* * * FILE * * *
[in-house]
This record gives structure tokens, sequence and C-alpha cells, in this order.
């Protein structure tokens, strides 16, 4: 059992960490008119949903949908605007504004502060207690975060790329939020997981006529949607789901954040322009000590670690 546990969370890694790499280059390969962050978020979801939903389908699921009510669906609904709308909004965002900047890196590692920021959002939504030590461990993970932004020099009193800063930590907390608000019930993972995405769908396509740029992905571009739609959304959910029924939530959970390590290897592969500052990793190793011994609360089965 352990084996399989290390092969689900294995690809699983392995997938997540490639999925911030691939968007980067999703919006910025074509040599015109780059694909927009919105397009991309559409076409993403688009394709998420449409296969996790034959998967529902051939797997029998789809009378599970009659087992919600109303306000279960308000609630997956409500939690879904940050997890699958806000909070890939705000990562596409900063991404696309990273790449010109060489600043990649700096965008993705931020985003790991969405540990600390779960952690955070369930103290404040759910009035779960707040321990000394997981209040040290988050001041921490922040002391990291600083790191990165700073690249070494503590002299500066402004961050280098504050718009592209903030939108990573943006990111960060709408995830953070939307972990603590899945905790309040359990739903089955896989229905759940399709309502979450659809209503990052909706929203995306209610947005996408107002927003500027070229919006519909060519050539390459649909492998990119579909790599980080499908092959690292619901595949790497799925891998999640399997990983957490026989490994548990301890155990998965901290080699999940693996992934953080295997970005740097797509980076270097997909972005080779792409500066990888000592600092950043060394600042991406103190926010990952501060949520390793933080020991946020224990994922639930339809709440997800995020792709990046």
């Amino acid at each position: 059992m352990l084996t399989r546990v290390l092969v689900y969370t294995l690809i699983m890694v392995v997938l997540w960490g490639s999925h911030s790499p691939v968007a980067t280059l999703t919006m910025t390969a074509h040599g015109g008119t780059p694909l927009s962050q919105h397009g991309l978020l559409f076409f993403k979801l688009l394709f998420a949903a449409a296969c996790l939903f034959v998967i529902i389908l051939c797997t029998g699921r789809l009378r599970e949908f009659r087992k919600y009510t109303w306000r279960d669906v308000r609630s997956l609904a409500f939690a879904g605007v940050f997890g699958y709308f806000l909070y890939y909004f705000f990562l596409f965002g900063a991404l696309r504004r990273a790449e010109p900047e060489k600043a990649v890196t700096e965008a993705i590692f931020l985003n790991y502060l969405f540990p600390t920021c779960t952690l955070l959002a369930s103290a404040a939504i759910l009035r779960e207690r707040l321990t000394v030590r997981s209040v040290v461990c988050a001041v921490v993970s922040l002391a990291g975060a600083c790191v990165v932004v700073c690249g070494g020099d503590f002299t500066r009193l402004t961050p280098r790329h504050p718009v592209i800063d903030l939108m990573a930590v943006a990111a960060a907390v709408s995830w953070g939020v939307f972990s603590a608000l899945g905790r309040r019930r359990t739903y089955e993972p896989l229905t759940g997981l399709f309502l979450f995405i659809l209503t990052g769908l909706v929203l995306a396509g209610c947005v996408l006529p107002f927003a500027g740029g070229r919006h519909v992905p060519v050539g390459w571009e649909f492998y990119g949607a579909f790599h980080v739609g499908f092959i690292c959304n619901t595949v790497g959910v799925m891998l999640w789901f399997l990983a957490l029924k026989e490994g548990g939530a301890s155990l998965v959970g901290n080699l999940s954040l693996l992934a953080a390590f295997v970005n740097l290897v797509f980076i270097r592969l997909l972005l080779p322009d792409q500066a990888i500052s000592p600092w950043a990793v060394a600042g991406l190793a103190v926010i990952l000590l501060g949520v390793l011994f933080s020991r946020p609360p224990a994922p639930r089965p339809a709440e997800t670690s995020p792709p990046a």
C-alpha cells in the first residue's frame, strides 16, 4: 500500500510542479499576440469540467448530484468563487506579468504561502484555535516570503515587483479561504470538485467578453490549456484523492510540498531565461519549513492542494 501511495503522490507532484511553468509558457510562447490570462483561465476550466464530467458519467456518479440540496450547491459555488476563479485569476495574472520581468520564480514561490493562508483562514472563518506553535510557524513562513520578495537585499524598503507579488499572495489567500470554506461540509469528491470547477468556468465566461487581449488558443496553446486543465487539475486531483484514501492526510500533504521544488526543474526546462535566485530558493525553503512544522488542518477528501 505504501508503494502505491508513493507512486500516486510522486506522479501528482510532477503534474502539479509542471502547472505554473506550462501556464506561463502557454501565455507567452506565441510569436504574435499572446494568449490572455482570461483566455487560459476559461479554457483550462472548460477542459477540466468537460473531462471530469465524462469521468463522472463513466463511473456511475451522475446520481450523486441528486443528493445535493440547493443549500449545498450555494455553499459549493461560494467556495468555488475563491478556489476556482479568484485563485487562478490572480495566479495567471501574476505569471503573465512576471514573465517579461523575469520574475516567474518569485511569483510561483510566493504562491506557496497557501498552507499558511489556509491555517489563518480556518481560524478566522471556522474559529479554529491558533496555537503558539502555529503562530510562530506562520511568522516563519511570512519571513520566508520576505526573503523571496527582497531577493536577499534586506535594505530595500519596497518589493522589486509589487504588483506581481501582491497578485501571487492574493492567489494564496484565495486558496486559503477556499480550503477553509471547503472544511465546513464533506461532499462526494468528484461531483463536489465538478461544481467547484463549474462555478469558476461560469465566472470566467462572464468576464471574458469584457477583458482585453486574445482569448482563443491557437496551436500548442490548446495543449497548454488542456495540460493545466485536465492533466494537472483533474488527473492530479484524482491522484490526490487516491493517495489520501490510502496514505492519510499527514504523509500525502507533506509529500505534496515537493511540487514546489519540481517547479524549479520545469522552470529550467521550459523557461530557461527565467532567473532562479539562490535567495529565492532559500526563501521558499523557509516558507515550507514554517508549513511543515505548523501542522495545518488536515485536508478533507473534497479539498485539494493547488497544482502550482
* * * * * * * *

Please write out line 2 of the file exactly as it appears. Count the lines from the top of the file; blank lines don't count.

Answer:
This record gives structure tokens, sequence and C-alpha cells, in this order.